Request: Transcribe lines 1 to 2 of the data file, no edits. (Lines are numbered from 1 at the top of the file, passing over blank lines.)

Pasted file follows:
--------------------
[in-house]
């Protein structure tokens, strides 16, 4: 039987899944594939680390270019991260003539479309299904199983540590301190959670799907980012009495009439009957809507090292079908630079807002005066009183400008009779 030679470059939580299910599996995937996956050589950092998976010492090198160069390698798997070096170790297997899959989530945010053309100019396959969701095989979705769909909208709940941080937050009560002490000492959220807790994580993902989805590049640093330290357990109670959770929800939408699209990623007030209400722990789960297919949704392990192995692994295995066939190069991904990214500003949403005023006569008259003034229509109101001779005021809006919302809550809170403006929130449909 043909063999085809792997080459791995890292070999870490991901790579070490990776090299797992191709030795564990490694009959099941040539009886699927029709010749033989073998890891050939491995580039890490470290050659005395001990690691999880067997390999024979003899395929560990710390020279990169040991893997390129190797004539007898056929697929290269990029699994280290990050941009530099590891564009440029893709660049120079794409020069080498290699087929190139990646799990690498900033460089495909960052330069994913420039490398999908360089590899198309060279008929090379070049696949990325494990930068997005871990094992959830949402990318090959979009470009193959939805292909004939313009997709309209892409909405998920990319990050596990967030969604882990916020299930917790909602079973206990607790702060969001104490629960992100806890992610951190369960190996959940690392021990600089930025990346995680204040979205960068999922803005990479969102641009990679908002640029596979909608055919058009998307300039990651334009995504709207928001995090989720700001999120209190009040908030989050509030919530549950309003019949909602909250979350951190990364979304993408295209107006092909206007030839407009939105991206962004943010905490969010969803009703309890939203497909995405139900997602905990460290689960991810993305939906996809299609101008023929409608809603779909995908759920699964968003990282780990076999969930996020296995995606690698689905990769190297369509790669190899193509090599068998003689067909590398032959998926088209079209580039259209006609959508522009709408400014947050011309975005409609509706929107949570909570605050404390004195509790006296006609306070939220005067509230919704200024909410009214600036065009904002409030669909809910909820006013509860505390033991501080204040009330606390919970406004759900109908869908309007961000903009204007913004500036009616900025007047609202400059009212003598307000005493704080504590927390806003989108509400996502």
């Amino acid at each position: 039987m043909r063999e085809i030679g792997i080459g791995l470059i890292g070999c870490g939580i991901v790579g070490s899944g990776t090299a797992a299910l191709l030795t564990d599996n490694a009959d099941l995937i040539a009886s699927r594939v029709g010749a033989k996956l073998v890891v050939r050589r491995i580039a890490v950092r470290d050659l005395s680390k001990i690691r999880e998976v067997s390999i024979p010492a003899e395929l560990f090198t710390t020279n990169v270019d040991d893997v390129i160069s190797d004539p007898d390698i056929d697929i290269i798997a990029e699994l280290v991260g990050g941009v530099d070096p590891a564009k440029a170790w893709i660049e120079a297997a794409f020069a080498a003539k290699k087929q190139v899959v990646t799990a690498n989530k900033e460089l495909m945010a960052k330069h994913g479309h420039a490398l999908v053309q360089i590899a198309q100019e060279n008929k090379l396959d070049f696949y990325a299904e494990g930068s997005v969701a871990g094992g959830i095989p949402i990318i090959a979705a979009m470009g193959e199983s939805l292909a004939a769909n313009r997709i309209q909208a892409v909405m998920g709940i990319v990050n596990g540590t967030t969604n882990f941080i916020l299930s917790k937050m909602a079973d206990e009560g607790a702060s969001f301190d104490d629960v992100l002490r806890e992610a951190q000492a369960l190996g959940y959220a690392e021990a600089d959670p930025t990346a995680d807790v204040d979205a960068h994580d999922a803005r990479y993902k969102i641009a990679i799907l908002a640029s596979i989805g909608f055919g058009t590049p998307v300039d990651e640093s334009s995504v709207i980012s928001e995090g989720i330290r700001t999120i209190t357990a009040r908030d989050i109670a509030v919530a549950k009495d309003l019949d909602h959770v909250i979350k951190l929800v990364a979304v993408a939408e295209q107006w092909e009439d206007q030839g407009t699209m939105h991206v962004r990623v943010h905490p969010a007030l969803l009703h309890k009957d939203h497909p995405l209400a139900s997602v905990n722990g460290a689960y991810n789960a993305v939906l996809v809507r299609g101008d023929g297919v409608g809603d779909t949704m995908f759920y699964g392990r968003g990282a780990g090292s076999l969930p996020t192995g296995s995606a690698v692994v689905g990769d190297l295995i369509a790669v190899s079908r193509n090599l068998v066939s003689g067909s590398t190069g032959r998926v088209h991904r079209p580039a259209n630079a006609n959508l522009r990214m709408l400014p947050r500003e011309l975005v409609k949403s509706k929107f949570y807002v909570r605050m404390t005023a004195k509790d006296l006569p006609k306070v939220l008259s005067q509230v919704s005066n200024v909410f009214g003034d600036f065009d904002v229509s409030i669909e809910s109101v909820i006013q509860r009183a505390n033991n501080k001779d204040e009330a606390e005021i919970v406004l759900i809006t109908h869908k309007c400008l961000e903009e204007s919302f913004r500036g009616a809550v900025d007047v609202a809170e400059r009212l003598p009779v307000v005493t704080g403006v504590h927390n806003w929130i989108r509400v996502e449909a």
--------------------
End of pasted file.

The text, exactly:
[in-house]
């Protein structure tokens, strides 16, 4: 039987899944594939680390270019991260003539479309299904199983540590301190959670799907980012009495009439009957809507090292079908630079807002005066009183400008009779 030679470059939580299910599996995937996956050589950092998976010492090198160069390698798997070096170790297997899959989530945010053309100019396959969701095989979705769909909208709940941080937050009560002490000492959220807790994580993902989805590049640093330290357990109670959770929800939408699209990623007030209400722990789960297919949704392990192995692994295995066939190069991904990214500003949403005023006569008259003034229509109101001779005021809006919302809550809170403006929130449909 043909063999085809792997080459791995890292070999870490991901790579070490990776090299797992191709030795564990490694009959099941040539009886699927029709010749033989073998890891050939491995580039890490470290050659005395001990690691999880067997390999024979003899395929560990710390020279990169040991893997390129190797004539007898056929697929290269990029699994280290990050941009530099590891564009440029893709660049120079794409020069080498290699087929190139990646799990690498900033460089495909960052330069994913420039490398999908360089590899198309060279008929090379070049696949990325494990930068997005871990094992959830949402990318090959979009470009193959939805292909004939313009997709309209892409909405998920990319990050596990967030969604882990916020299930917790909602079973206990607790702060969001104490629960992100806890992610951190369960190996959940690392021990600089930025990346995680204040979205960068999922803005990479969102641009990679908002640029596979909608055919058009998307300039990651334009995504709207928001995090989720700001999120209190009040908030989050509030919530549950309003019949909602909250979350951190990364979304993408295209107006092909206007030839407009939105991206962004943010905490969010969803009703309890939203497909995405139900997602905990460290689960991810993305939906996809299609101008023929409608809603779909995908759920699964968003990282780990076999969930996020296995995606690698689905990769190297369509790669190899193509090599068998003689067909590398032959998926088209079209580039259209006609959508522009709408400014947050011309975005409609509706929107949570909570605050404390004195509790006296006609306070939220005067509230919704200024909410009214600036065009904002409030669909809910909820006013509860505390033991501080204040009330606390919970406004759900109908869908309007961000903009204007913004500036009616900025007047609202400059009212003598307000005493704080504590927390806003989108509400996502």